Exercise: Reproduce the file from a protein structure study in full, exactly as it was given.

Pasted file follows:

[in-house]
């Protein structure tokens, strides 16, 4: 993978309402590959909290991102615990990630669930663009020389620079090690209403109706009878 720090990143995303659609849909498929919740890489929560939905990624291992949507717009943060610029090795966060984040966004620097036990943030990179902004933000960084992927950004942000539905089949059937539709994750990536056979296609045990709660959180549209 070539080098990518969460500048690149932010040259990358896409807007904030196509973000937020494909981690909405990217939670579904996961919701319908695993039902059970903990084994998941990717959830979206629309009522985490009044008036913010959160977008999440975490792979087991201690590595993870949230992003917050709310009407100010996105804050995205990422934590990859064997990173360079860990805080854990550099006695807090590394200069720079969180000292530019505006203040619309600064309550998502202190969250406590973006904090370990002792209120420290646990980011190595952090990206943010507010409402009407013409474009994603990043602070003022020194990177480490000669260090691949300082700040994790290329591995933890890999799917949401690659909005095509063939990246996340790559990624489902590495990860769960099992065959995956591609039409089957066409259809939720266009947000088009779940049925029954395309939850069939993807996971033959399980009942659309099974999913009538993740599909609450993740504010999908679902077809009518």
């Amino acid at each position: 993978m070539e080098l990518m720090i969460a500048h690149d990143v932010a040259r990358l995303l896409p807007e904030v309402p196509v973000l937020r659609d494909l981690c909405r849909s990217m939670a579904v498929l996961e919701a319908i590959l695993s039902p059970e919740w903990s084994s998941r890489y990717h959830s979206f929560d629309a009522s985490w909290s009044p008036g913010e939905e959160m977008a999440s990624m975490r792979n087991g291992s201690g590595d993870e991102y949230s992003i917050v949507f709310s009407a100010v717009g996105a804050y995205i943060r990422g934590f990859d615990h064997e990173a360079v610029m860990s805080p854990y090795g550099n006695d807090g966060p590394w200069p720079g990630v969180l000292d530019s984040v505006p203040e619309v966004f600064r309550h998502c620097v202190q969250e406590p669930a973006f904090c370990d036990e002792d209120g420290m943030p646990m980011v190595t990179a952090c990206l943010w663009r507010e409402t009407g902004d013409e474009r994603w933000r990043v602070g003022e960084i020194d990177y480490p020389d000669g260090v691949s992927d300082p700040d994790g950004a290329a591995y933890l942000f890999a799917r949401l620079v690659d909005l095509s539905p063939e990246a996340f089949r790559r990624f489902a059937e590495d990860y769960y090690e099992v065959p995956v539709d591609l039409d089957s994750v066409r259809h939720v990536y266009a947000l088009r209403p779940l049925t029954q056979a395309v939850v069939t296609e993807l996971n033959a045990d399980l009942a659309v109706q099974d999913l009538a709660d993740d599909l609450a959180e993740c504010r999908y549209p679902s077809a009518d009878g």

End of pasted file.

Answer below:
[in-house]
């Protein structure tokens, strides 16, 4: 993978309402590959909290991102615990990630669930663009020389620079090690209403109706009878 720090990143995303659609849909498929919740890489929560939905990624291992949507717009943060610029090795966060984040966004620097036990943030990179902004933000960084992927950004942000539905089949059937539709994750990536056979296609045990709660959180549209 070539080098990518969460500048690149932010040259990358896409807007904030196509973000937020494909981690909405990217939670579904996961919701319908695993039902059970903990084994998941990717959830979206629309009522985490009044008036913010959160977008999440975490792979087991201690590595993870949230992003917050709310009407100010996105804050995205990422934590990859064997990173360079860990805080854990550099006695807090590394200069720079969180000292530019505006203040619309600064309550998502202190969250406590973006904090370990002792209120420290646990980011190595952090990206943010507010409402009407013409474009994603990043602070003022020194990177480490000669260090691949300082700040994790290329591995933890890999799917949401690659909005095509063939990246996340790559990624489902590495990860769960099992065959995956591609039409089957066409259809939720266009947000088009779940049925029954395309939850069939993807996971033959399980009942659309099974999913009538993740599909609450993740504010999908679902077809009518």
């Amino acid at each position: 993978m070539e080098l990518m720090i969460a500048h690149d990143v932010a040259r990358l995303l896409p807007e904030v309402p196509v973000l937020r659609d494909l981690c909405r849909s990217m939670a579904v498929l996961e919701a319908i590959l695993s039902p059970e919740w903990s084994s998941r890489y990717h959830s979206f929560d629309a009522s985490w909290s009044p008036g913010e939905e959160m977008a999440s990624m975490r792979n087991g291992s201690g590595d993870e991102y949230s992003i917050v949507f709310s009407a100010v717009g996105a804050y995205i943060r990422g934590f990859d615990h064997e990173a360079v610029m860990s805080p854990y090795g550099n006695d807090g966060p590394w200069p720079g990630v969180l000292d530019s984040v505006p203040e619309v966004f600064r309550h998502c620097v202190q969250e406590p669930a973006f904090c370990d036990e002792d209120g420290m943030p646990m980011v190595t990179a952090c990206l943010w663009r507010e409402t009407g902004d013409e474009r994603w933000r990043v602070g003022e960084i020194d990177y480490p020389d000669g260090v691949s992927d300082p700040d994790g950004a290329a591995y933890l942000f890999a799917r949401l620079v690659d909005l095509s539905p063939e990246a996340f089949r790559r990624f489902a059937e590495d990860y769960y090690e099992v065959p995956v539709d591609l039409d089957s994750v066409r259809h939720v990536y266009a947000l088009r209403p779940l049925t029954q056979a395309v939850v069939t296609e993807l996971n033959a045990d399980l009942a659309v109706q099974d999913l009538a709660d993740d599909l609450a959180e993740c504010r999908y549209p679902s077809a009518d009878g």